Data Science & AI
With 2.5 quintillion bytes of data being created EVERY DAY, the problem of the modern world isn’t how to get information, but how do you make sense of it, and then what do you do with it. Engineers at Speed School are creating novel ways to collect and interpret massive amounts of data to solve an array of complex problems like organ rejection, pavement deterioration, energy storage systems, and in one of the most exciting fields AI.
grant awarded to Speed School's Dr. Nihat Altiparmak by the National Science Foundation
Faculty doing research in this area
Dr. Olfa Nasraoui, Computer Science & EngineeringOur Faculty
“AI has been through many winters, and we happen to be in an awakening period right now. AI has to interact with humans at a level that is completely unprecedented. And I’m very interested in exploring these areas, which are at the intersection between human beings and technology.”
The Latest in Data Science
ECE Alumnus Shares Life-Long Interest in Computers
Speed alumnus take what he learned in the classroom to the pool.
Bioengineering Alum Now Machine Learning Project Lead at NIMH
Facility Computational Intelligence Lab
Recent research into Computational Intelligence Tools for Medical Diagnostics was conducted at the Computational Intelligence Lab by Speed School students. This facility is just one of our state-of-the-art, on-campus learning spaces.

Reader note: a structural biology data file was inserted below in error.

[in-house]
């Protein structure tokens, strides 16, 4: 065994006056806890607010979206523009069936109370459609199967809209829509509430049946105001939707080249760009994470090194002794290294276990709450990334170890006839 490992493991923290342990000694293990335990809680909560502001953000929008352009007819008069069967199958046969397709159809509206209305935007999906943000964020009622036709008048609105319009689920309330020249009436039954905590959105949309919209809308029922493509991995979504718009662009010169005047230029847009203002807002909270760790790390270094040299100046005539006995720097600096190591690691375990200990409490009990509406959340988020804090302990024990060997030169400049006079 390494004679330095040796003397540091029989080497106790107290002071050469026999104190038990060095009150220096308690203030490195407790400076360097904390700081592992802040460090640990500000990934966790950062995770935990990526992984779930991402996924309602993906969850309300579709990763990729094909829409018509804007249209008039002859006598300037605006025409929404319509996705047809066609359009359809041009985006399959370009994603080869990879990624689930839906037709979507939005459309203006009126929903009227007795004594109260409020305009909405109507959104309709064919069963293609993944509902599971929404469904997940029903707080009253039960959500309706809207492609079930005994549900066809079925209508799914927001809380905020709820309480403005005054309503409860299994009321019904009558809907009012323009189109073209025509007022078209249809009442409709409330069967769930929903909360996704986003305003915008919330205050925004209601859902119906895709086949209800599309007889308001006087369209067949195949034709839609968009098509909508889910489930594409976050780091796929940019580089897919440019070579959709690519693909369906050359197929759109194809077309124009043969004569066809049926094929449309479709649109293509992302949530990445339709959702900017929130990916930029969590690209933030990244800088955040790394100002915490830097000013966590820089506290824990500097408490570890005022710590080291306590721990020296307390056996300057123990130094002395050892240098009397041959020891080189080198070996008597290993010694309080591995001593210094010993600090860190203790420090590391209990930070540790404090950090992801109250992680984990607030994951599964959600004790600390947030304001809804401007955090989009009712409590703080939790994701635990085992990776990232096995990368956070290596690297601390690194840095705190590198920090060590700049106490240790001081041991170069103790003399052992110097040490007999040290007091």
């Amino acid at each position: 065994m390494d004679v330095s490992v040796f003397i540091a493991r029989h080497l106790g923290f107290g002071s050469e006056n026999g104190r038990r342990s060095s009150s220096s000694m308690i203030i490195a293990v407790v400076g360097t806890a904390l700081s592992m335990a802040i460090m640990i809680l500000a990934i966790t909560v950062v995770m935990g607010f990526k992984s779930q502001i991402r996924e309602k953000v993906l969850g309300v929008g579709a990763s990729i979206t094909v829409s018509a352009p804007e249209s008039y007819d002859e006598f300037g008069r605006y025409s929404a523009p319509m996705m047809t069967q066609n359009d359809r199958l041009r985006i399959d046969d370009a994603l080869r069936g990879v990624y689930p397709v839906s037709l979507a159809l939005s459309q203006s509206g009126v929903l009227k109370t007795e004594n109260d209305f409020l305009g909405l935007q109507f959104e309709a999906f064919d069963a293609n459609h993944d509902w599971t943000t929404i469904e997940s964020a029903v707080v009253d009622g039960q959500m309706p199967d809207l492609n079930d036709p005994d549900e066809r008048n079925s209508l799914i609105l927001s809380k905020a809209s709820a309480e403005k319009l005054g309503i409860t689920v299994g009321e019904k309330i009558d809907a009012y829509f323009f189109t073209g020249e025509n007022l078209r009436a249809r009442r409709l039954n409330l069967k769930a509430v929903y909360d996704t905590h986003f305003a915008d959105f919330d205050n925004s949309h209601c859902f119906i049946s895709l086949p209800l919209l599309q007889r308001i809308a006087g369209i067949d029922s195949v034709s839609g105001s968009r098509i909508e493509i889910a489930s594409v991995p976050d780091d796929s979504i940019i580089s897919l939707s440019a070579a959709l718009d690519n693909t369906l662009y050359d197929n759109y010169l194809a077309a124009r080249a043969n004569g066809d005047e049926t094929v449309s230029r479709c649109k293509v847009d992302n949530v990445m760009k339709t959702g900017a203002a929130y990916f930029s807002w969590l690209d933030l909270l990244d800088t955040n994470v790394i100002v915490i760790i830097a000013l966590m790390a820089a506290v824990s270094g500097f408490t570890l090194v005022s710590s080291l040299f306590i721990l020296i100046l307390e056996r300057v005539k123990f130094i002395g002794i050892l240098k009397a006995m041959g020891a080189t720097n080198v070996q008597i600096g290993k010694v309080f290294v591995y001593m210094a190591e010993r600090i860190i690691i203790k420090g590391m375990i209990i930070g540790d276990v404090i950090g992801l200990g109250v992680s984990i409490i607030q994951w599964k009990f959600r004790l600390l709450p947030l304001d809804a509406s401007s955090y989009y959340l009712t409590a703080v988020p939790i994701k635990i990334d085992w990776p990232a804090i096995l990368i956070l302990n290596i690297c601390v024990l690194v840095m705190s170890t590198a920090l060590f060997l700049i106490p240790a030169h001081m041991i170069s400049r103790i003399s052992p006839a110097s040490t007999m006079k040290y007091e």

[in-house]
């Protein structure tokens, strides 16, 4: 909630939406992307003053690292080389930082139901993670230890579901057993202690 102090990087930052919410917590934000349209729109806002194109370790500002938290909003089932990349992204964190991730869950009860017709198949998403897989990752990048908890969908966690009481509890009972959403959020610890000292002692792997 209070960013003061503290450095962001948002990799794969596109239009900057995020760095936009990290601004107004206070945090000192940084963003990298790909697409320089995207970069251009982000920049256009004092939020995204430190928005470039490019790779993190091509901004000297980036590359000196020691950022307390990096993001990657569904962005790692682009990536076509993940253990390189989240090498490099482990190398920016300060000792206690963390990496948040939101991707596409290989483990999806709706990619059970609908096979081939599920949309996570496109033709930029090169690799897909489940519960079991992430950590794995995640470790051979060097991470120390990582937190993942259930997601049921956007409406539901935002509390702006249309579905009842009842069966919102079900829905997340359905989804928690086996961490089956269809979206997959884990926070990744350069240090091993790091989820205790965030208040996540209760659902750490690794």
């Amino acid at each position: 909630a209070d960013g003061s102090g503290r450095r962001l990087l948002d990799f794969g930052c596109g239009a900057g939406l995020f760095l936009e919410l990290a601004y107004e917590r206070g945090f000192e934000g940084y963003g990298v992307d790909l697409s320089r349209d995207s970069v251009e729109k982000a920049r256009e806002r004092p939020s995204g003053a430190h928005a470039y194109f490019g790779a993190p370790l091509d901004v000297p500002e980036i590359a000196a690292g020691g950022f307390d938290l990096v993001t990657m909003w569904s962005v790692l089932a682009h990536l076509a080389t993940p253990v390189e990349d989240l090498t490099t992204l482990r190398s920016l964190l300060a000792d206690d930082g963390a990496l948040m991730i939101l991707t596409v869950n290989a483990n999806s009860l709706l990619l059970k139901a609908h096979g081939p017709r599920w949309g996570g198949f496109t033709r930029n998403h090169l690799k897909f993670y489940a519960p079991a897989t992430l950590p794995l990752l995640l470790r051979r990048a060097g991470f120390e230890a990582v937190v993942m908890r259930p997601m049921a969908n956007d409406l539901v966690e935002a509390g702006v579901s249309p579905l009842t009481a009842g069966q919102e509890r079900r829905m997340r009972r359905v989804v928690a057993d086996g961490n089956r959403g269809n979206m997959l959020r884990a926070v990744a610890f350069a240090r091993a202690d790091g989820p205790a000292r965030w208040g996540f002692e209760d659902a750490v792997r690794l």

This paper reveals a trap for artificial general intelligence (AGI) theorists who use economists' standard method of discounting. This trap is implicitly and falsely assuming that a rational AGI would have time-consistent preferences.
A major driving force behind the increasing popularity of data science is the increasing need for data-driven analytics fuelled by massive amounts of complex data. Increasingly, parallel processing has become a cost-effective method for computationally large and data-intensive problems.
"Advances in high throughput methodologies, such as DNA/RNA sequencing and single cell sequencing have resulted in an explosion of the amount of biological data at a growth rate faster than Moore's Law."Eric Rouchka, Professor, Computer Science & Engineering